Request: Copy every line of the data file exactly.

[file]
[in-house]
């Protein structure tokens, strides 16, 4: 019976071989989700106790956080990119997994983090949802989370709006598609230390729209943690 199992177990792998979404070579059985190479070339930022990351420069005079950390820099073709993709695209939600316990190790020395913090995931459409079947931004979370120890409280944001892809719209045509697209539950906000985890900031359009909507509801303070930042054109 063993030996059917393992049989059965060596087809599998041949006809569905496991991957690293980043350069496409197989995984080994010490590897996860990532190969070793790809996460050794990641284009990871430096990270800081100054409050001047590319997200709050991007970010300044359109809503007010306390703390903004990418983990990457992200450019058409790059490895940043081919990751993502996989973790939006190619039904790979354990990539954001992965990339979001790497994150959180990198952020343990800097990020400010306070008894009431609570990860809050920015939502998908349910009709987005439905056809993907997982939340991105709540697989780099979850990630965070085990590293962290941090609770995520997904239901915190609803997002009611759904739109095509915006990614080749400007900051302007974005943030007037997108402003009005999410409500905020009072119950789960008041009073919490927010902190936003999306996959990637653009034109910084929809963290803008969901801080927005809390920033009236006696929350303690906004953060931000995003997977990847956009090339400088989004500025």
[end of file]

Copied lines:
[in-house]
């Protein structure tokens, strides 16, 4: 019976071989989700106790956080990119997994983090949802989370709006598609230390729209943690 199992177990792998979404070579059985190479070339930022990351420069005079950390820099073709993709695209939600316990190790020395913090995931459409079947931004979370120890409280944001892809719209045509697209539950906000985890900031359009909507509801303070930042054109 063993030996059917393992049989059965060596087809599998041949006809569905496991991957690293980043350069496409197989995984080994010490590897996860990532190969070793790809996460050794990641284009990871430096990270800081100054409050001047590319997200709050991007970010300044359109809503007010306390703390903004990418983990990457992200450019058409790059490895940043081919990751993502996989973790939006190619039904790979354990990539954001992965990339979001790497994150959180990198952020343990800097990020400010306070008894009431609570990860809050920015939502998908349910009709987005439905056809993907997982939340991105709540697989780099979850990630965070085990590293962290941090609770995520997904239901915190609803997002009611759904739109095509915006990614080749400007900051302007974005943030007037997108402003009005999410409500905020009072119950789960008041009073919490927010902190936003999306996959990637653009034109910084929809963290803008969901801080927005809390920033009236006696929350303690906004953060931000995003997977990847956009090339400088989004500025």